The CIPD reported recently that firms in the UK are facing shortage of labor as number of migrants faces a ‘reversal’. This can be seen as both EU and non-EU migrant workers losing interest in UK as a workplace. More than 1,000 employers were questioned and it was found that they were finding it more and more difficult to fill vacancies. This is leading to an increase in pay rates by employers.
Even though short-term employment outlook is strong, skills and labor shortages are increasing. Between April and June in 2017 and 2018, number of workers in UK who aren’t UK-born fell by 58,000 and 40,000 respectively. This is in comparison to a growth of 263,000 for the same time frame between 2016 and 2017. Gerwyn Davies of the CIPD institute said that non-EU workers are especially finding UK as an unattractive place for settlement even during a time of low unemployment and strong employment growth.
This heightens difficulties in recruiting for some employers. This also means that if lower-skilled jobs are not made fairer, simpler and more affordable, the post-Brexit UK will see an accelerated decrease in number of non-EU workers. Existing staff members could be burdened with greater workloads and firms could lose businesses as a result to this. With introduction of migration restrictions from 2021, the situation is expected to worsen and become more constrained.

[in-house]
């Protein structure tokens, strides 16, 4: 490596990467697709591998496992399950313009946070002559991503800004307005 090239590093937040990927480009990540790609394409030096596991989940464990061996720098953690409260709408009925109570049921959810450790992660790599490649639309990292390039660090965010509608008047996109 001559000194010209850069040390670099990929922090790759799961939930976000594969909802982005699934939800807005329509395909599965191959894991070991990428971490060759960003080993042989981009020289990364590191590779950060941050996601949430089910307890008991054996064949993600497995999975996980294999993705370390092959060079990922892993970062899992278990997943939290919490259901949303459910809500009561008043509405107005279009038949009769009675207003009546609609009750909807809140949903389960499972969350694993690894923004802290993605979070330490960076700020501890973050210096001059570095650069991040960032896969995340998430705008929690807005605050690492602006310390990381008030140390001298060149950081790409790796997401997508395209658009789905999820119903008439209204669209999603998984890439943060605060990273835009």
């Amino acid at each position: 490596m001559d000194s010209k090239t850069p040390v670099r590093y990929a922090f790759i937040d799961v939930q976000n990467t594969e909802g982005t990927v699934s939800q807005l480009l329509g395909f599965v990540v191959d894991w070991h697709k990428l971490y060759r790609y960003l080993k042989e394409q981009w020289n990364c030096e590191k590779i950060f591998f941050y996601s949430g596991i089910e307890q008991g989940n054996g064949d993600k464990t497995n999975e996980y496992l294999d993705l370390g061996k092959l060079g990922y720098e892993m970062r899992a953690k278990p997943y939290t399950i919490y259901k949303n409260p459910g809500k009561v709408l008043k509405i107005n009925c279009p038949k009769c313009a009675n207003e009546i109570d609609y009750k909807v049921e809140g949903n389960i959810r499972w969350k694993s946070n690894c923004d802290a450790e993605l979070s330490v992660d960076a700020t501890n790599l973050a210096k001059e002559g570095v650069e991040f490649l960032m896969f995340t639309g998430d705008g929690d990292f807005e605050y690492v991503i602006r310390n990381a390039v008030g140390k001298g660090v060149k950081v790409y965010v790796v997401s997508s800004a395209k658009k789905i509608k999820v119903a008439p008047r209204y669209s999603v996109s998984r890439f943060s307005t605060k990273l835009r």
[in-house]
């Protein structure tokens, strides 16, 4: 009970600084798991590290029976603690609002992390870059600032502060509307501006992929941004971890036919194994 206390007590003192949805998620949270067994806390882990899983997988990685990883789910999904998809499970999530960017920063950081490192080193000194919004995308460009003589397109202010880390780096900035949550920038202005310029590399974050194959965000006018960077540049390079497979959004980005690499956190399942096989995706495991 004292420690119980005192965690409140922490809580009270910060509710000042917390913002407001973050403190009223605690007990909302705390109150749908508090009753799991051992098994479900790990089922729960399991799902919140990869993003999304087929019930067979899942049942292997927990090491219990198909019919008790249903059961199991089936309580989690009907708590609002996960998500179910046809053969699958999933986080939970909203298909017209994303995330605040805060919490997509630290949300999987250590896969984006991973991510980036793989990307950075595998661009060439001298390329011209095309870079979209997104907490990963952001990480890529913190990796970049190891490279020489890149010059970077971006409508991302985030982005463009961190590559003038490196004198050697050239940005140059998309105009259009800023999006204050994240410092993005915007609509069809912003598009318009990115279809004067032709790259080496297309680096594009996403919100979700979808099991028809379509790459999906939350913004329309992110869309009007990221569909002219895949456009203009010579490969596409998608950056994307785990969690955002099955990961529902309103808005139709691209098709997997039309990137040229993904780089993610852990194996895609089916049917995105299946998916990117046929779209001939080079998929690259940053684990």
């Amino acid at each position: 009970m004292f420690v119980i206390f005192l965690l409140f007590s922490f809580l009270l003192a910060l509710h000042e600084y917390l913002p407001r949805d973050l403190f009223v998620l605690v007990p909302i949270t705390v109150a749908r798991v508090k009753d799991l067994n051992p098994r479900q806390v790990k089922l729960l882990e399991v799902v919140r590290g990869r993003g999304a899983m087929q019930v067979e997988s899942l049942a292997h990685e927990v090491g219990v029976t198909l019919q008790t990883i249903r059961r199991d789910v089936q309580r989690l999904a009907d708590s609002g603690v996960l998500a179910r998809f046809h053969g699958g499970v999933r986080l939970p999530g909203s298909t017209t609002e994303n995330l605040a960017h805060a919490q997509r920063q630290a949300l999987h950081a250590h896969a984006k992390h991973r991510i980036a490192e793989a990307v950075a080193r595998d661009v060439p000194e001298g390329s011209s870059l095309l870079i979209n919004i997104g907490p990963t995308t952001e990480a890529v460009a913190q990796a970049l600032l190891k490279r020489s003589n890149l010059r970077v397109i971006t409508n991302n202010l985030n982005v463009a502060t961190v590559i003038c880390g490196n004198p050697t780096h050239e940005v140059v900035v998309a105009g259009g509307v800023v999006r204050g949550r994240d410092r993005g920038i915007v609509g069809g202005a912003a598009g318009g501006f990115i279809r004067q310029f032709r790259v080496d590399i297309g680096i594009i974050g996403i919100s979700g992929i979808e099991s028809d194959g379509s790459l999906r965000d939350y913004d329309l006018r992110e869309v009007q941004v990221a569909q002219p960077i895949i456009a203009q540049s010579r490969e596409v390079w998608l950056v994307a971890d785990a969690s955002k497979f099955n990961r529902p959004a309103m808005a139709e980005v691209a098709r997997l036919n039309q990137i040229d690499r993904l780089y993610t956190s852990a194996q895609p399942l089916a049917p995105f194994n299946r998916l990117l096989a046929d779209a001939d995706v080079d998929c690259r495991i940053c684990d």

The primary concern right now is that recent proposals made by the Migration Advisory Committee for filling vacancies of lower-skilled workers will not be enough to attract more labor and satisfy the recruitment needs. The present points-based system used for non-UK immigrants is all set to be adopted for UK citizens too from 2021. One-third of employers who use this system for recruiting non-EU workers however said that the administrative burden of it is too much.